Thursday, July 14, 2011

Summer 2011 SCBWI Pre-Conference Interview: Steven Malk

As part of my pre-conference coverage for SCBWI's Summer Conference, I got a chance to interview fantastic agent Steven Malk of Writers House. Here's more about him:

Steven Malk is the third generation of his family to be involved in children’s books, as both his mother and grandmother owned children’s bookstores. He opened a West Coast office for Writers House in 1998, and represents a wide range of authors and illustrators, including Jon Scieszka, Lane Smith, Marla Frazee, Kadir Nelson, Sara Pennypacker, Jennifer Donnelly, Brett Helquist, Sonya Sones, Adam Rex, Deborah Wiles, and Cynthia Rylant, among others. (from SCBWI's website)

I was lucky enough to interview Steven about the upcoming conference:

Are you doing any manuscript critiques this year? If so, what can an author expect in terms of feedback?

I will be doing critiques this year. I do my best to provide constructive feedback to the author about his or her work, both from a strictly editorial perspective and also in terms of how the work fits into the market from an agent's perspective. I really believe that the best editorial conversations are a dialogue, so I always hope for some back and forth in the critique session and try to ask questions that hopefully get the author to think of his or her work in new ways. My goal is for the author to take my comments, think about them carefully, and use them as a springboard to really dig in and build on my feedback in a way that will result in the best revision possible.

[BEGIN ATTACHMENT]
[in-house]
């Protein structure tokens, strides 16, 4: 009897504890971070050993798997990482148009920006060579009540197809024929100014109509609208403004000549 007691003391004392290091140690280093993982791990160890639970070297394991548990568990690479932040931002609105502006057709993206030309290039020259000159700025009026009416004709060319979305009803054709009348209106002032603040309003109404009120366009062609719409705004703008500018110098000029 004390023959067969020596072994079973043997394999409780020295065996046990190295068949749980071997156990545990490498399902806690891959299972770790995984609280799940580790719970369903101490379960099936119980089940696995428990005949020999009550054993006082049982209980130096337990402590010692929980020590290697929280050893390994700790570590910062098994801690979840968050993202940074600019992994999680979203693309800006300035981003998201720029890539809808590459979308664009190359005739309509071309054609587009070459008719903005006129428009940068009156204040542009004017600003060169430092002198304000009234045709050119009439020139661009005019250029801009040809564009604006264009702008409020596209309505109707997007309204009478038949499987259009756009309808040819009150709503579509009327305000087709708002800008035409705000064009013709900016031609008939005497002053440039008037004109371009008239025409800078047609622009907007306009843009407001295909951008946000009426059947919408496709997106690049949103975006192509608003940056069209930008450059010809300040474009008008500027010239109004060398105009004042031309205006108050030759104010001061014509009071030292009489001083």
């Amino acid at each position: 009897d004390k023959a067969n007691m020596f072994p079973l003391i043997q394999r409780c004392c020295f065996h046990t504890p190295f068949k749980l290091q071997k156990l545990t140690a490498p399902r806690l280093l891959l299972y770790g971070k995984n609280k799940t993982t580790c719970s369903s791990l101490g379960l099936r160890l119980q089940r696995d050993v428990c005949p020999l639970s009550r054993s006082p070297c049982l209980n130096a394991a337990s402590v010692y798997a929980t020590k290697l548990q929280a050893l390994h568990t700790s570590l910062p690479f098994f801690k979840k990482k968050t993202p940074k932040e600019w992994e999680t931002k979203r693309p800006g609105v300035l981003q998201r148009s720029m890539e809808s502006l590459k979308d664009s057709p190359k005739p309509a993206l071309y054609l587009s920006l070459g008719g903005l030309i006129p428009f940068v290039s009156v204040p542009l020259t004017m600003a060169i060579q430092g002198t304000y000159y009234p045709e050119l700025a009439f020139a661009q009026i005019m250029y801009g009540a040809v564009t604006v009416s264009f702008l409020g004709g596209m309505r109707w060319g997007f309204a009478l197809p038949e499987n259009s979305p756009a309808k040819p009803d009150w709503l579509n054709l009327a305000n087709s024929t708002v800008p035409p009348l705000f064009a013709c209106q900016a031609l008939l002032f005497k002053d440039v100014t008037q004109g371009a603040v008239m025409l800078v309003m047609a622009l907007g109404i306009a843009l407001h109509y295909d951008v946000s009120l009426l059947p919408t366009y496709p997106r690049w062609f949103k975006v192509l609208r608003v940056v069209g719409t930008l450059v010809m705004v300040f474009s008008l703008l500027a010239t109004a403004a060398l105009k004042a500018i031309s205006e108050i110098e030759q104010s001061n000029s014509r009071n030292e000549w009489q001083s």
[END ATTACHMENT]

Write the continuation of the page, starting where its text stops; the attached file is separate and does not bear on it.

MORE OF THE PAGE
The SCBWI Summer Conference is a great way to meet perspective agents. Have you ever met a client through a conference or after-conference submission?

I've been fortunate to have met lots of talented people at the conference over the years, and a few of them have ended up becoming clients. At one of my very first conferences, I met Sonya Sones after one of my talks. She introduced herself and then sent me her manuscript, STOP PRETENDING, right after the conference. I'll never forget reading the whole thing in one sitting and being completely blown away. At that same conference, I met Bruce Hale, who submitted the first book in his CHET GECKO series to me following the conference. And, finally, I critiqued Stephanie Hemphill at the conference. She submitted the poems that eventually formed the foundation for her first book, THINGS LEFT UNSAID. Stephanie's gone on to write several well-loved books and she won a Printz Honor for YOUR OWN, SYLVIA.

What advice can you give first-time attendees in terms of making the most of their conference experience?

I think the key to making the most of the conference experience is to go in with an enthusiastic but relaxed attitude and not to put too much pressure on yourself. Sometimes, I think people go in with very specific goals to the point that they feel the conference will be a failure if they don't talk to a certain person or get a request from an agent or editor. And that's not the case at all. The more important thing is to just soak up as much as you can and relish the chance to be around so many people who love children's/middle-grade/YA books as much as you do. The most important and useful piece of information you pick up at the conference might come from a speech you hear or a critique you get or even just from an informal conversation in the lobby with a fellow writer or illustrator. If you can go into the conference just expecting to have fun and learn as much as you can, you won't be disappointed and you'll keep coming back year after year.

Wow, amazing right?? Thank you so much, Steven! And everyone, I'll see you in just a few weeks!!



Lee Wind said...

Great advice on how to approach the conference! Thanks to you both,

Caz Williams said...

Yes, the conference really is great value whether you land a contract or not. There's so much to learn and so much inspiration going around. Looking forward being part of it again this year.